Chris Oldenburg has always home-schooled her three sons, ages 10 to 15. So while they played lots of sports, they’d never had a formal taste of gym class.
Until this fall, when Matthew Buns, an assistant professor at Minnesota State University, Mankato, called with a proposition.
He was looking for a way to help his own students, who are training to be physical-education teachers, get some practical experience. He wondered if any home-school families in the area would be interested in volunteering their children.
The result was a six-week program that debuted this fall, when more than 60 home-school kids went to the Mankato campus to help teach the teachers.
“It was really a win-win situation,” said Oldenburg, who leads a group of home-schooling families in the Mankato area.
Buns said he knows of only a few programs like it in the country, but “I think there’s a tremendous opportunity for it.” This way, he said, both the student teachers and the home-schoolers get a chance to learn from one another.
Ordinarily, Buns said, students in this particular class — on teaching methods — would practice on “other college students pretending to be kids.” But in this case, they found out what happens when the theories bump up against real children.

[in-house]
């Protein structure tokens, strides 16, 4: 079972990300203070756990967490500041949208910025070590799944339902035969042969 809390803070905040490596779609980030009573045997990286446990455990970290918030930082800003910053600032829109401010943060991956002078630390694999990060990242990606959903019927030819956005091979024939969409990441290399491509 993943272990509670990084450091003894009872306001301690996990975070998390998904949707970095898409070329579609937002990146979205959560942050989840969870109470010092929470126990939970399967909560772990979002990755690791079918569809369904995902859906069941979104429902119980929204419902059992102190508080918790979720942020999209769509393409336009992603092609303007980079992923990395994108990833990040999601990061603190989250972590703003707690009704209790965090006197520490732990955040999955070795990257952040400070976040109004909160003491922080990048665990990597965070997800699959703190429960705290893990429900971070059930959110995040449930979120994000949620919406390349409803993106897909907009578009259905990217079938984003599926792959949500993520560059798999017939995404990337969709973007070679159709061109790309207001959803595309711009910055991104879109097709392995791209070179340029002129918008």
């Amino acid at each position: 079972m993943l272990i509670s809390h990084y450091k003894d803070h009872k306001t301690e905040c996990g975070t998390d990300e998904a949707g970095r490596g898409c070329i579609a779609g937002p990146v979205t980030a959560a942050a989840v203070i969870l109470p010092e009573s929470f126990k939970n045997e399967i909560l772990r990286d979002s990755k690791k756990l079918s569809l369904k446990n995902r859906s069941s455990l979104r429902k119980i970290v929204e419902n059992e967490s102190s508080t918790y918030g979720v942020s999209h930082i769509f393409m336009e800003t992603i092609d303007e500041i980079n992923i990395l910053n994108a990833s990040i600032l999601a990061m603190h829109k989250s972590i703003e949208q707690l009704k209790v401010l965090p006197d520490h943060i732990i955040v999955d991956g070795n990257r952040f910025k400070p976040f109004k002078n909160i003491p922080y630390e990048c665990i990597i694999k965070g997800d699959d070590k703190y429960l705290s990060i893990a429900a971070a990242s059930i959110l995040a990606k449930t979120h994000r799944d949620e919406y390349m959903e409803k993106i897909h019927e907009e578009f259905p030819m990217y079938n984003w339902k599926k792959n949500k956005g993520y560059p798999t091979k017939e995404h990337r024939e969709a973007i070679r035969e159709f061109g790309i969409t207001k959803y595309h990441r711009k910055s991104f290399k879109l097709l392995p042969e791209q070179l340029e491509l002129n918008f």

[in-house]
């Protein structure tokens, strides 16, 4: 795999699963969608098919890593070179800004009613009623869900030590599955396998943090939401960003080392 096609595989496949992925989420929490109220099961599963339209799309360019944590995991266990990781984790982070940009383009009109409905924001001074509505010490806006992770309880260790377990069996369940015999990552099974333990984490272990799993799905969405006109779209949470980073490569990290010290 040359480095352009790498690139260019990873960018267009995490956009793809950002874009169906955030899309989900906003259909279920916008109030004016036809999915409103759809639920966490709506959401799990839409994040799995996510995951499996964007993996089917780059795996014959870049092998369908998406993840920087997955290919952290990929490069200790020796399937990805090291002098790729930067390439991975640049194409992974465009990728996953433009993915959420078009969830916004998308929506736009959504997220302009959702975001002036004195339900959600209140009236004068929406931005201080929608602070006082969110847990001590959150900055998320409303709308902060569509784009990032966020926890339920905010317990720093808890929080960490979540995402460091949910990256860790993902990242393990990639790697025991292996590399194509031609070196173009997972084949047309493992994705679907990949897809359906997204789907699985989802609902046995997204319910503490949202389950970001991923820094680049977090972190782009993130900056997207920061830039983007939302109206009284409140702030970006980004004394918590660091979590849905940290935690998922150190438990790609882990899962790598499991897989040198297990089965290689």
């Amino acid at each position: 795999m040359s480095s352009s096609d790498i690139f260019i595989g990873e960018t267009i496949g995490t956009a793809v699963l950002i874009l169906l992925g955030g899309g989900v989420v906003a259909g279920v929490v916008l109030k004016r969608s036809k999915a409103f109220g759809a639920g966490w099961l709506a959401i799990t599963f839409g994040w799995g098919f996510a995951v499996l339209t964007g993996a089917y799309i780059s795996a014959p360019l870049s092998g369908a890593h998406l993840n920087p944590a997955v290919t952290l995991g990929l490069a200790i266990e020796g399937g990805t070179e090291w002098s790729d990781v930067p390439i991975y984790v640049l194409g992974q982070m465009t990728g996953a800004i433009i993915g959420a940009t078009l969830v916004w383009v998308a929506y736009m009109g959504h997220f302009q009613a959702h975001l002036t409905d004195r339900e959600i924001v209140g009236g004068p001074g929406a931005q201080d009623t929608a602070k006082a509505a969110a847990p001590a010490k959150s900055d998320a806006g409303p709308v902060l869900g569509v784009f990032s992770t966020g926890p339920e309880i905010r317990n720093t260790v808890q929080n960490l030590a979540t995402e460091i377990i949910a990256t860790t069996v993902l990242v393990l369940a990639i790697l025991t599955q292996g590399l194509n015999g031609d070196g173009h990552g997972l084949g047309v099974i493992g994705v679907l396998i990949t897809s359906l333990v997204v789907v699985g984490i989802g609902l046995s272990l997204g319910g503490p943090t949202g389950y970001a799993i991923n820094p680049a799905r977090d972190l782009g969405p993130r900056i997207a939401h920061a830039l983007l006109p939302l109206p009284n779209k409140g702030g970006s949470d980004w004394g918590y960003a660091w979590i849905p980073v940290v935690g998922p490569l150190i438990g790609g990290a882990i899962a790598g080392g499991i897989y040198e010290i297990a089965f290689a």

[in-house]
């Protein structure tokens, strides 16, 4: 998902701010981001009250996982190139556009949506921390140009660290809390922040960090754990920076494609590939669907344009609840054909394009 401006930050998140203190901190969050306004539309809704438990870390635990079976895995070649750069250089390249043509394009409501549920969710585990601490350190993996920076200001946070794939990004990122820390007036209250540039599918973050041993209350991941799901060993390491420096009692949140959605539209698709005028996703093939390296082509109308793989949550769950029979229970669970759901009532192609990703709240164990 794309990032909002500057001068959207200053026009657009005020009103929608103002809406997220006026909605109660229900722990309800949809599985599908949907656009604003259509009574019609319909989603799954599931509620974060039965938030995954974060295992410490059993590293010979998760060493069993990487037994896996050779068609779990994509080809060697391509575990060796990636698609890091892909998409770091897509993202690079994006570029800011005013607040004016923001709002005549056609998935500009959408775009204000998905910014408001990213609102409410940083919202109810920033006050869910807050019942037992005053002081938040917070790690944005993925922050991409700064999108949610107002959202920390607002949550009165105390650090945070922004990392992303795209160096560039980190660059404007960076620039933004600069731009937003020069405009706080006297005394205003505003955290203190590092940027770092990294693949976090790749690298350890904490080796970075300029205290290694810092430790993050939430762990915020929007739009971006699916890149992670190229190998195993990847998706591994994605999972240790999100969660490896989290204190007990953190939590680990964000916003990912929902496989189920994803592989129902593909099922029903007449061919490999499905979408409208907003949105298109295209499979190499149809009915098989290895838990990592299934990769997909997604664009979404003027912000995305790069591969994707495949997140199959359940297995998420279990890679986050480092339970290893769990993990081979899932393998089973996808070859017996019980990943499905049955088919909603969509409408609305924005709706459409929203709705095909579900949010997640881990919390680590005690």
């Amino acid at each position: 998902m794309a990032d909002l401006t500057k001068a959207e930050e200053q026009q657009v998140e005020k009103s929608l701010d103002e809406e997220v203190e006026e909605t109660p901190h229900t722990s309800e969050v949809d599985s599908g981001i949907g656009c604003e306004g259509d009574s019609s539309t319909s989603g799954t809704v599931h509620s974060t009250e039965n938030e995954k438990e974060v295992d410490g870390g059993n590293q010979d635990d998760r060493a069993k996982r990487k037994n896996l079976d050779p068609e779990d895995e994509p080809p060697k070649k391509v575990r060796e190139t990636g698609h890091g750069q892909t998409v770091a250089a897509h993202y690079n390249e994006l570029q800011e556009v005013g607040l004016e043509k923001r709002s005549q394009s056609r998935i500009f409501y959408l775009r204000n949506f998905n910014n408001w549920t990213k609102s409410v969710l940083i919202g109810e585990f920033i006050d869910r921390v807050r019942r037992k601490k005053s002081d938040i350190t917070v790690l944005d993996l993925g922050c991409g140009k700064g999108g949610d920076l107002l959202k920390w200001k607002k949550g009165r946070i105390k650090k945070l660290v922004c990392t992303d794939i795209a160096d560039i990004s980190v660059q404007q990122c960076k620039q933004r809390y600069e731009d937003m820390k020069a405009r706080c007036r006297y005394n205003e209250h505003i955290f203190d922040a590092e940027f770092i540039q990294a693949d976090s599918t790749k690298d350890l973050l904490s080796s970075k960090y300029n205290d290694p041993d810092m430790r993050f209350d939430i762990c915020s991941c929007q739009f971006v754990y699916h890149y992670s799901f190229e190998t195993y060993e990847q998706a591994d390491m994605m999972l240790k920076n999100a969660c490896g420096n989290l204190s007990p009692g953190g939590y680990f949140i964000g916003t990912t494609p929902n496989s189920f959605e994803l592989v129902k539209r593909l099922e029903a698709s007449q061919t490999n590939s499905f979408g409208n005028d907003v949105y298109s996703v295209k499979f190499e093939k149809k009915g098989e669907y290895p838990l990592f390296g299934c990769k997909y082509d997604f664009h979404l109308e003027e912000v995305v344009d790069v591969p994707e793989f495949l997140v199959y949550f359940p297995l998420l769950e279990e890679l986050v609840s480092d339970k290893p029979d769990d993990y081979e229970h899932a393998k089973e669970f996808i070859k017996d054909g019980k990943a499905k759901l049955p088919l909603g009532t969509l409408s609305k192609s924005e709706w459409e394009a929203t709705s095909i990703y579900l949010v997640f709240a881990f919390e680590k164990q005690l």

“This program really throws them right in the fire,” he said. “They may have planned the most beautiful lesson, but then they learned it’s just not developmentally appropriate for the age they’re working with.”
The home-schoolers, meanwhile, were able to use the university’s athletic facilities and were taught skills tailored to their age groups, ranging from kindergarten to high school. “It’s structured physical education that they weren’t currently receiving,” he said.
Oldenburg said her sons play football, baseball and other sports, and stay plenty active. But she said they loved the chance to try something new as part of the program, which is expected to resume next semester. “They already said, ‘When are we starting again?’ ”